Picture books for fall, gifts for young readers

Published: Tuesday, Dec. 3 2013 3:50 p.m. MST

Katie Watkins, a California resident, received a master's degree from Brigham Young University as did illustrator Lester Lee, who now does his painting and sculpting in Clarkston, Utah.

Chloe is one of seven monelie fairy dolls that will be available in 2014.

MADELINE AND THE OLD HOUSE IN PARIS,” by John Bemelman Marciano, Viking, $17.99 (ages 3 and up)

Following the legacy of his grandfather, Ludwig Bemelman, John Marciano continues the popular stories of “twelve little girls in two straight lines” living in “an old house in Paris that was covered in vines.”

But a ghost also lives in the old house and when he loses his prized telescope, Madeline and Pepito, the boy next door, are determined to find it and return it to the rightful owner.

Young fans will enjoy this new adventure of their beloved Madeline.

FRIENDS,” Eric Carle, Penguin, $17.99 (ages 3-5)

More than half of “Friends” is Eric Carle’s signature hand-painted tissue paper abstract images representing water, mountains, meadows and the night sky. The colored spreads and compact storyline dedicated to his wife, Barbara, tell of friends who move away from each other and have a happy reunion.

“A BIG GUY TOOK MY BALL!” by Mo Willems, Hyperion, $8.99 (ages 3-6)

In the latest in the Elephant and Piggy series, Piggy is devastated when a big guy takes her ball. When Gerald Elephant promises its return, he finds out the guy is really big. Really BIG! Using Mo Willems' hallmark simple line sketches and subtle body and facial expressions, “A Big Guy Took My Ball!” is a pleasing lesson in conflict resolution.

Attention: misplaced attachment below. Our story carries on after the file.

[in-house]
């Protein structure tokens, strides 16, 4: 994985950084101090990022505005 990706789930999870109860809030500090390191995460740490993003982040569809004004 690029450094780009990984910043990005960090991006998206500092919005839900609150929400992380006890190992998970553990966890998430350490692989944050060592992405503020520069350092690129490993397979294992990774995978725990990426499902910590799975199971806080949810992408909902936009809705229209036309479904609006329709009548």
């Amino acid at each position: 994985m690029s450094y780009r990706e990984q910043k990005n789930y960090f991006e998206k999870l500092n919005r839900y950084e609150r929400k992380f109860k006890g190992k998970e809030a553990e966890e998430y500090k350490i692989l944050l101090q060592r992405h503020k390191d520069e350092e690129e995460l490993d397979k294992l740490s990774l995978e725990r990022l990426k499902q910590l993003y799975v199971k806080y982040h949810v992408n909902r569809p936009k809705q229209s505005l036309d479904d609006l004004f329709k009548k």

MR. TIGER GOES WILD,” by Peter Brown, Little Brown & Co. $18 (ages 3-6)

The droll world is perfect for everyone except Mr. Tiger, who is bored, always being proper. He wants to go and be wild, and to the chagrin of his neighbors he does.

Fawn brown and charcoal gray geometric shapes are angled and precisely spaced except for Mr. Tiger’s apricot-colored body and green-dotted eyes, which attract the reader immediately to his aspirations. Peter Brown’s parable of self-acceptance has a timely theme to be enjoyed by many ages.

I’M THE SCARIEST THING IN THE JUNGLE,” by David G. Derrick Jr., Immedium, $15.95 (ages 4-8)

This is a wrangle of bravado between a tiger cub and a little crocodile each claiming to be the scariest thing in the jungle. When Mothers Tiger and Crocodile find them in the verbal contest, the youngsters both agree that “Our moms are the scariest things in the jungle.”

The rivalry between the two jungle juniors is a perfect text for the varied watercolor spreads. Young readers will want to play-act this one out.

David G. Derrick studied fine arts at the University of Utah and is now a professional animator.

WHEN LIONS ROAR,” by Robie H. Harris, illustrated by Chris Raschka, Scholastic, $16.99. (ages 3-5)

Sometimes noises are scary, such as thunder booming, lions roaring and dogs barking. “When daddies yell! When mommies holler! The scary is near.”

As a little boy faces his fears, things become safe again.

“When Lions Roar” is a great story for parents and children to read together when scary things need to be addressed.

LION VS. RABBIT,” by Alex Latimer, Peachtree, $15.95 (ages 4-8)

All the jungle animals are being bullied by Lion. Try as they may, no one can get the best of the King of the Beasts. Finally Rabbit wins in a racing contest. Lion admits his defeat and “was never mean to anyone again.”

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